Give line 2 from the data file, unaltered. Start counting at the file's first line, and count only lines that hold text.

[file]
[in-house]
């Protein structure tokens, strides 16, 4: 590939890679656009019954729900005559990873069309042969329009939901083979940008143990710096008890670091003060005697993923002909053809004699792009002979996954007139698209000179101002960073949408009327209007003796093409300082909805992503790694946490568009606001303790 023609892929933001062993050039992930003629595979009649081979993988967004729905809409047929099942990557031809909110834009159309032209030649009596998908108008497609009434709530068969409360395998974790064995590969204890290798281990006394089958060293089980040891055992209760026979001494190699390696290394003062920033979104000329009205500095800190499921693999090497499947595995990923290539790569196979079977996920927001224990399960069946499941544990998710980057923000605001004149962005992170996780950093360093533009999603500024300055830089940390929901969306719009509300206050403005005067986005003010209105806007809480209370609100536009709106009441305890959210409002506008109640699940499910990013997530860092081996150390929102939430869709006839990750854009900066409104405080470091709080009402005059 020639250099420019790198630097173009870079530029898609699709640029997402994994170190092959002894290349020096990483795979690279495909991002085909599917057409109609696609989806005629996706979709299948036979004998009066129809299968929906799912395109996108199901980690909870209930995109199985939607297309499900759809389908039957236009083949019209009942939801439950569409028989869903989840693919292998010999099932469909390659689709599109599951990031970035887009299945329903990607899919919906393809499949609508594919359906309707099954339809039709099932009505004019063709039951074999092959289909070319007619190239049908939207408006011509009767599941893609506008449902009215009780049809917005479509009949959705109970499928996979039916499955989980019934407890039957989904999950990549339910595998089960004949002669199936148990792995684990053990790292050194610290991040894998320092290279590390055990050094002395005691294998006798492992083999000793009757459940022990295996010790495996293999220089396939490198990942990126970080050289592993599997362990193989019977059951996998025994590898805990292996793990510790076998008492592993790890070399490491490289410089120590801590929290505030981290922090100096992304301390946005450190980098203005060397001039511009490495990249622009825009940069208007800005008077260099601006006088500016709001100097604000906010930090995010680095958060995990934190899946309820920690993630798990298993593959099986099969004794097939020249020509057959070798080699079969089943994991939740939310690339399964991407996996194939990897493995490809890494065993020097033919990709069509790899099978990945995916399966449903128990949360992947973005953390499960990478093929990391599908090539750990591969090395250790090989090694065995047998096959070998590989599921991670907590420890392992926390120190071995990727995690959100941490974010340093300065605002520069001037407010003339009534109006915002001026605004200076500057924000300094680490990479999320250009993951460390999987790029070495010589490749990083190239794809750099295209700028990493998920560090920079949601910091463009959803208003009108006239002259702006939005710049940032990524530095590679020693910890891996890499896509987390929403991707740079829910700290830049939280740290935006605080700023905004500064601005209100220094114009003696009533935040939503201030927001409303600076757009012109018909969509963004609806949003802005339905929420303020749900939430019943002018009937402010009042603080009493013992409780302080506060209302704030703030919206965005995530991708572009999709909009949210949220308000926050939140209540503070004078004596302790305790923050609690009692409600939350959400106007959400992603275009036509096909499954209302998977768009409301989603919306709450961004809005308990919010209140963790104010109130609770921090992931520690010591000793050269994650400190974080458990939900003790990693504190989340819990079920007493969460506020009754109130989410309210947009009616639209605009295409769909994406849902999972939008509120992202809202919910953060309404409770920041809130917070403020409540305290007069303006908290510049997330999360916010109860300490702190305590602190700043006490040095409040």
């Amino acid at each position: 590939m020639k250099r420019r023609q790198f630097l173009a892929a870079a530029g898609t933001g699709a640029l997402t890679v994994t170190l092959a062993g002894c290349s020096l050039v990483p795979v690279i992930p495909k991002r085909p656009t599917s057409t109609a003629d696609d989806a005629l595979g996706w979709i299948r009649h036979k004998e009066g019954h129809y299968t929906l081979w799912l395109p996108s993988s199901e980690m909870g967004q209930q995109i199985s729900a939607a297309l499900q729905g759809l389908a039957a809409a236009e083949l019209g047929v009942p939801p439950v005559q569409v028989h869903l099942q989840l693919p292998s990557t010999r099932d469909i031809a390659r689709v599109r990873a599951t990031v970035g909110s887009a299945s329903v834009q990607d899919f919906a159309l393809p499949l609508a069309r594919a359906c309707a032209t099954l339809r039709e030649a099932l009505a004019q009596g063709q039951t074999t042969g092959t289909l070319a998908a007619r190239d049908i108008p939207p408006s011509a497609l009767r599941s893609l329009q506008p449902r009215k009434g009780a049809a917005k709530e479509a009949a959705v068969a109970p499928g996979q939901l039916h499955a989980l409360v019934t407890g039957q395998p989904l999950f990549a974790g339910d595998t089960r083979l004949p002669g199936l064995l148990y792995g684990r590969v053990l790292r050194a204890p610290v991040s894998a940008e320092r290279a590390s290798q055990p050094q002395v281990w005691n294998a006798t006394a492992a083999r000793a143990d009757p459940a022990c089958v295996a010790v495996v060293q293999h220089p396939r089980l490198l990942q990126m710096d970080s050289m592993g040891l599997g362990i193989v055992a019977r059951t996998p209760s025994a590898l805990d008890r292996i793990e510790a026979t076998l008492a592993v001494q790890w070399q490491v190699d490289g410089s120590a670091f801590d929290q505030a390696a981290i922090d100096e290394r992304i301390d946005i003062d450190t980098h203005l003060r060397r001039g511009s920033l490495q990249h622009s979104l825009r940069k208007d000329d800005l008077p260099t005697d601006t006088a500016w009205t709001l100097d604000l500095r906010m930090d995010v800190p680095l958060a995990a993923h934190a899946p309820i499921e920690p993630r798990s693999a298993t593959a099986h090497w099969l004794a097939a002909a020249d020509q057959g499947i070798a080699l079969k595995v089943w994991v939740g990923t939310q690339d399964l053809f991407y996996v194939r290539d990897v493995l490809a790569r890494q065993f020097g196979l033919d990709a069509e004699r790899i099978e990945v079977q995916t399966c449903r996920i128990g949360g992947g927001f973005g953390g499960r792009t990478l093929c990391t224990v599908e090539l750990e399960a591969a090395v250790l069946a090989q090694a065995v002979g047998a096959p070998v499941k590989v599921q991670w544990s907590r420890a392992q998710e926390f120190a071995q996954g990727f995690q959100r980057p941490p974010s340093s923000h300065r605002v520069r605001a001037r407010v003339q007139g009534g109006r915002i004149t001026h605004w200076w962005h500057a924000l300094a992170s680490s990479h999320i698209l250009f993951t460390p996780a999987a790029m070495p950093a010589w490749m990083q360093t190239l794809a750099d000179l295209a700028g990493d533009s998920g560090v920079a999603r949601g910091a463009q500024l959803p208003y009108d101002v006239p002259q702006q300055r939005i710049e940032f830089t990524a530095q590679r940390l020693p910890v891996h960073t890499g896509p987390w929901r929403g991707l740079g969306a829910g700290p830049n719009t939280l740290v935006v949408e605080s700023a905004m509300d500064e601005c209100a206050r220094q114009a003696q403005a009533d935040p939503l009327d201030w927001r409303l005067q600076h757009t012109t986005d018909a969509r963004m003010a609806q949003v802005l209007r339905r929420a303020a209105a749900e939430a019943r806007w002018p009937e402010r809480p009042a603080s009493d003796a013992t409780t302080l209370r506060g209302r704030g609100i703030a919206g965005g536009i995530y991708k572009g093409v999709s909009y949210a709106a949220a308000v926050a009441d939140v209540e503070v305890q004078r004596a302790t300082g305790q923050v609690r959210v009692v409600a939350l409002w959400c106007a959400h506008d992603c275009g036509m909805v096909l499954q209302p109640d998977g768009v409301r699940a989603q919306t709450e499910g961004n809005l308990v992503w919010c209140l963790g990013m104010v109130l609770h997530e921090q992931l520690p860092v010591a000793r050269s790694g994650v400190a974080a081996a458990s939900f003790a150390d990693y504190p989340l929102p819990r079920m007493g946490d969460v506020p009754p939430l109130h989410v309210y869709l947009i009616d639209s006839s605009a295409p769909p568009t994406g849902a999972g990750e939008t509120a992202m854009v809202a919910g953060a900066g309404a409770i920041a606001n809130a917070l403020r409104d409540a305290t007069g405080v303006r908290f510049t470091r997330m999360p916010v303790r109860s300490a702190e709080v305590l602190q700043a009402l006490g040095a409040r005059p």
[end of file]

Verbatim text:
């Protein structure tokens, strides 16, 4: 590939890679656009019954729900005559990873069309042969329009939901083979940008143990710096008890670091003060005697993923002909053809004699792009002979996954007139698209000179101002960073949408009327209007003796093409300082909805992503790694946490568009606001303790 023609892929933001062993050039992930003629595979009649081979993988967004729905809409047929099942990557031809909110834009159309032209030649009596998908108008497609009434709530068969409360395998974790064995590969204890290798281990006394089958060293089980040891055992209760026979001494190699390696290394003062920033979104000329009205500095800190499921693999090497499947595995990923290539790569196979079977996920927001224990399960069946499941544990998710980057923000605001004149962005992170996780950093360093533009999603500024300055830089940390929901969306719009509300206050403005005067986005003010209105806007809480209370609100536009709106009441305890959210409002506008109640699940499910990013997530860092081996150390929102939430869709006839990750854009900066409104405080470091709080009402005059 020639250099420019790198630097173009870079530029898609699709640029997402994994170190092959002894290349020096990483795979690279495909991002085909599917057409109609696609989806005629996706979709299948036979004998009066129809299968929906799912395109996108199901980690909870209930995109199985939607297309499900759809389908039957236009083949019209009942939801439950569409028989869903989840693919292998010999099932469909390659689709599109599951990031970035887009299945329903990607899919919906393809499949609508594919359906309707099954339809039709099932009505004019063709039951074999092959289909070319007619190239049908939207408006011509009767599941893609506008449902009215009780049809917005479509009949959705109970499928996979039916499955989980019934407890039957989904999950990549339910595998089960004949002669199936148990792995684990053990790292050194610290991040894998320092290279590390055990050094002395005691294998006798492992083999000793009757459940022990295996010790495996293999220089396939490198990942990126970080050289592993599997362990193989019977059951996998025994590898805990292996793990510790076998008492592993790890070399490491490289410089120590801590929290505030981290922090100096992304301390946005450190980098203005060397001039511009490495990249622009825009940069208007800005008077260099601006006088500016709001100097604000906010930090995010680095958060995990934190899946309820920690993630798990298993593959099986099969004794097939020249020509057959070798080699079969089943994991939740939310690339399964991407996996194939990897493995490809890494065993020097033919990709069509790899099978990945995916399966449903128990949360992947973005953390499960990478093929990391599908090539750990591969090395250790090989090694065995047998096959070998590989599921991670907590420890392992926390120190071995990727995690959100941490974010340093300065605002520069001037407010003339009534109006915002001026605004200076500057924000300094680490990479999320250009993951460390999987790029070495010589490749990083190239794809750099295209700028990493998920560090920079949601910091463009959803208003009108006239002259702006939005710049940032990524530095590679020693910890891996890499896509987390929403991707740079829910700290830049939280740290935006605080700023905004500064601005209100220094114009003696009533935040939503201030927001409303600076757009012109018909969509963004609806949003802005339905929420303020749900939430019943002018009937402010009042603080009493013992409780302080506060209302704030703030919206965005995530991708572009999709909009949210949220308000926050939140209540503070004078004596302790305790923050609690009692409600939350959400106007959400992603275009036509096909499954209302998977768009409301989603919306709450961004809005308990919010209140963790104010109130609770921090992931520690010591000793050269994650400190974080458990939900003790990693504190989340819990079920007493969460506020009754109130989410309210947009009616639209605009295409769909994406849902999972939008509120992202809202919910953060309404409770920041809130917070403020409540305290007069303006908290510049997330999360916010109860300490702190305590602190700043006490040095409040």